India is currently facing a major water crisis and in fact India is considered to be the epicentre of the global water crisis and sanitation crisis. However, India’s water crisis isn’t due to the fact that India experiences long droughts and a lack of rainfall. In fact, India’s water crisis is largely down to structural mismanagement of the available water resources. The scale and intensity of India’s water crisis mean that it’s not a problem that can be solved by simple solutions - like handing out water bottles. Instead, dynamic solutions are needed to combat this crisis. One of the major ways that the water crisis can be solved is through new technologies and innovations.
One of the reasons that India is facing such a colossal water crisis is due to appalling management by governmental bodies. One of the ways to combat this is to collect better data on the population and water usage. Since the mid-1990s there have been two data collecting schemes and the government is currently carrying out a third data collecting scheme, which is due to be completed in 2024. While the previous projects relied on data being collected by individuals and then manually fed into the system, the new project hopes to remedy these issues. By utilising censors instead of relying on individuals to measure water usage, the government can better measure how much water there is in India’s lakes, reservoirs and rivers. These sensors will also be used to track underground water too.
New technologies and AI are steadily becoming one of the ways to combat the Indian water crisis. Alongside better water management, AI could really be the answer to a lot of India’s water problems.
AI can be used to detect leaks, and water wastage can be tracked and reduced. Hydrophone sensors can be used in fire hydrants and can record any leaks or unusual activity, allowing engineers to more effectively repair and maintain the water system.
By using smart water meters in households, consumers can easily track water consumption. They can be quickly notified when their water usage is about to hit a threshold. Smart water meters allow consumers to become more educated on water usage and water waste. This would also allow households to pay their water bills exactly in accordance with how much water they have used.
It’s important to be able to forecast groundwater reserves for effective water usage in agriculture. Scientists have used a variety of models to predict the depth of Ejina Basin located in inner Mongolia. These models provide them with lots of data and information on the amount of water available in the Ejina Basin, allowing the scientists to predict the groundwater depth at the basin.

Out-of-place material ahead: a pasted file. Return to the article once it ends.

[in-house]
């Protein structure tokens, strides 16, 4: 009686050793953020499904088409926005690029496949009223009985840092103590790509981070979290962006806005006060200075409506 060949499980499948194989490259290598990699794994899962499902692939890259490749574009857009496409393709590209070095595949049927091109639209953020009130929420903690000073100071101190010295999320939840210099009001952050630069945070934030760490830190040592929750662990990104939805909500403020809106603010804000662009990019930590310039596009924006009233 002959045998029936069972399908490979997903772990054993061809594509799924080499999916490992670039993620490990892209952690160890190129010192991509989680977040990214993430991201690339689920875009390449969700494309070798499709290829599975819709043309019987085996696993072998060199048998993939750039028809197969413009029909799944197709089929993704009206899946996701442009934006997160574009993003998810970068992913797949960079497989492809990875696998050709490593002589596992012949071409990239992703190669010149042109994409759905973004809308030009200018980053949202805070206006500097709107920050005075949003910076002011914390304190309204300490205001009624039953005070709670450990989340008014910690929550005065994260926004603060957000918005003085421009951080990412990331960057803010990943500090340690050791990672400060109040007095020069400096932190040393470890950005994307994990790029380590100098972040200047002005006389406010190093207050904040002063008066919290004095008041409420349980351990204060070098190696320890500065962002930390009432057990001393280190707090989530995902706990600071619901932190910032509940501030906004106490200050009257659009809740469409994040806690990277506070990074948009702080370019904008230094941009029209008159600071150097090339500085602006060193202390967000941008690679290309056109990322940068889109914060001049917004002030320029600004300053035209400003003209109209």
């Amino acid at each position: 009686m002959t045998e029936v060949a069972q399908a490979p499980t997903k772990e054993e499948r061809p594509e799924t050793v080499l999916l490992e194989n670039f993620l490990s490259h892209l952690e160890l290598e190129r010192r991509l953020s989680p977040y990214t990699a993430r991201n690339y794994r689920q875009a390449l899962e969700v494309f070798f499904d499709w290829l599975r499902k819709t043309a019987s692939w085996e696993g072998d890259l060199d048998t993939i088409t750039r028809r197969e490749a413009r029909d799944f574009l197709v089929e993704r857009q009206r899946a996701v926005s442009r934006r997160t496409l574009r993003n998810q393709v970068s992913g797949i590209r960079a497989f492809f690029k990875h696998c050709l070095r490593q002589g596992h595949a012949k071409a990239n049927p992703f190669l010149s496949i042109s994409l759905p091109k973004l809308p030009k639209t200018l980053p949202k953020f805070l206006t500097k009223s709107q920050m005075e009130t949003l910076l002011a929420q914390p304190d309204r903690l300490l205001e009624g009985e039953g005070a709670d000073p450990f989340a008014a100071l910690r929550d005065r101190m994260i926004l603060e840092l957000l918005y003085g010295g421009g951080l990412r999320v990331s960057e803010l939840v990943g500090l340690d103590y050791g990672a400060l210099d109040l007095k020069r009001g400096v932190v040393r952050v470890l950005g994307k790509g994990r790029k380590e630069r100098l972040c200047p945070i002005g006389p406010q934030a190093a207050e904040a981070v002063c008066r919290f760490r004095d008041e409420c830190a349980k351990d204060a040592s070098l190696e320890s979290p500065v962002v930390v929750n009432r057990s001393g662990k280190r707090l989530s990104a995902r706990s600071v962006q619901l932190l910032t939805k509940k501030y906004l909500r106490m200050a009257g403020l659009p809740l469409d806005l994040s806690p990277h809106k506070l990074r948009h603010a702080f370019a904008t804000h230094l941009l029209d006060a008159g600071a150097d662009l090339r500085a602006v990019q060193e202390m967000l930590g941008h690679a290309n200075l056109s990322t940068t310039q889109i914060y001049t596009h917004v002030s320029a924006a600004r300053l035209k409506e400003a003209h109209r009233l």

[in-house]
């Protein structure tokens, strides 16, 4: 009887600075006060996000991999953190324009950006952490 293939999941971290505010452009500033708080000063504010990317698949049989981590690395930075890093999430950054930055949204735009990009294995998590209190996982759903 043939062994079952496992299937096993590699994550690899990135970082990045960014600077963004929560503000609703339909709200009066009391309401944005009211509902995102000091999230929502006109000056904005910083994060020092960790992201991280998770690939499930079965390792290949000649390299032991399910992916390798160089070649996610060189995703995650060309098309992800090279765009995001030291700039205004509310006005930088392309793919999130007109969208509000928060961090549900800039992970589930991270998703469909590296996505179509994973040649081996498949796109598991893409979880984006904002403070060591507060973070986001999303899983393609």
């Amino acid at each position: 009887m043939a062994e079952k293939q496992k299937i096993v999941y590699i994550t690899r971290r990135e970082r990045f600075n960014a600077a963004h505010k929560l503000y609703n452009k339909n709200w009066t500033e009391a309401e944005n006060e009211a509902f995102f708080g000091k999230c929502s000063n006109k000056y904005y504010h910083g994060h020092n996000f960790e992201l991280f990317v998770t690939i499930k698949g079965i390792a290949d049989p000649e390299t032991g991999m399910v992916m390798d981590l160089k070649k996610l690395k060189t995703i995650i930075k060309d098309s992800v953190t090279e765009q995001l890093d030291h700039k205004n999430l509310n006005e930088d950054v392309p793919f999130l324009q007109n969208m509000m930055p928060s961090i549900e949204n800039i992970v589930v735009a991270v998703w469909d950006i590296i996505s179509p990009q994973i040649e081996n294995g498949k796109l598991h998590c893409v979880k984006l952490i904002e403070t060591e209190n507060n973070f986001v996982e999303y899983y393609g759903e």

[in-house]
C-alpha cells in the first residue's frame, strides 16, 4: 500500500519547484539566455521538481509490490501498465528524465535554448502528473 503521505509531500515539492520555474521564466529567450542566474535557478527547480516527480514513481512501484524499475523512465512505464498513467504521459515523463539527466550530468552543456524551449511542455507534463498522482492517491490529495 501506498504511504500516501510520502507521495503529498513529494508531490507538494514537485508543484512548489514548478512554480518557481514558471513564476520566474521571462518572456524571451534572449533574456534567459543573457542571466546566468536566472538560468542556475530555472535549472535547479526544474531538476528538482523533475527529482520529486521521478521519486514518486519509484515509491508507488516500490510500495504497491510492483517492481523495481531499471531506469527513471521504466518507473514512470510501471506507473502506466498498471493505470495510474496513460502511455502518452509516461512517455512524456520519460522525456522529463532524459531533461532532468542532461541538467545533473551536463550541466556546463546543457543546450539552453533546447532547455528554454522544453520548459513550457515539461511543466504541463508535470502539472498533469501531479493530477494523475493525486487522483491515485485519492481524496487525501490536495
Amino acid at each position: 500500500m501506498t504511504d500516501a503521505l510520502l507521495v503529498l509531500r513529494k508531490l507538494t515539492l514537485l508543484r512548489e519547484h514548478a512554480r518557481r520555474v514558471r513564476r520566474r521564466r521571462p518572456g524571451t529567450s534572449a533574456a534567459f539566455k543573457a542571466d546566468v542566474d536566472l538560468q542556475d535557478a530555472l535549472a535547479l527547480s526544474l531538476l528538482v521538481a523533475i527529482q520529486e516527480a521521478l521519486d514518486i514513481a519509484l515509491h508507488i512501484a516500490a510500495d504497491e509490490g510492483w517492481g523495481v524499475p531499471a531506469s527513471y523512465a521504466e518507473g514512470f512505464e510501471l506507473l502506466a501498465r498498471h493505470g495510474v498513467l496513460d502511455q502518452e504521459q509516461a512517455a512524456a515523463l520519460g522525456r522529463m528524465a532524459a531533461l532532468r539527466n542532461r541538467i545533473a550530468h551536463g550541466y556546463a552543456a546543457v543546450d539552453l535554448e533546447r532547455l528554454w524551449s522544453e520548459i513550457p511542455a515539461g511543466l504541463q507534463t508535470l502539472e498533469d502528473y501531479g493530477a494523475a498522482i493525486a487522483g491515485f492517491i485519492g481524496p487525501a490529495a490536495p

AI can also be used to improve water quality. The deterioration of water quality can lead to waterborne diseases, which can have fatal consequences. According to WHO, over 2 billion people are affected by contaminated water. AI can be used to detect contamination in pipes and can automatically send notifications to indicate that the pipes need repairing.
There are some other new technologies that can really help alleviate or solve India’s water crisis.
A water seer is ideal for rural communities that have poor access to water. A water seer will obtain water from its surroundings - allowing water to be created from thin air! The water can be then collected underwater and can be extracted using a water pump for daily use. Water seers can be installed anywhere, and can produce up to 10 gallons of water per day.
Filtering water has a much lower cost than transporting clean drinking water across the country. In areas of shortage, low-cost water filtration can be an effective way to generate clean drinking water.
A water wheel is hardly a new invention but it is an effective way to manage water supplies. By constantly rotating the water supply, this avoids insects and other organisms from growing in stagnant water - allowing for a more sanitary water supply.
It’s always a good idea to implement ways to monitor water usage to ensure that water wastage is really kept to a minimum. By adding a digital meter and tap card on all communal water pumps and sources of water, communities can easily measure how much water is being used. The tap card will account for daily limits and only allow more water to be used in the case of emergencies. This is also a solution which can be used in urban areas as well as rural areas because water wastage is much higher in cities and towns than the countryside.
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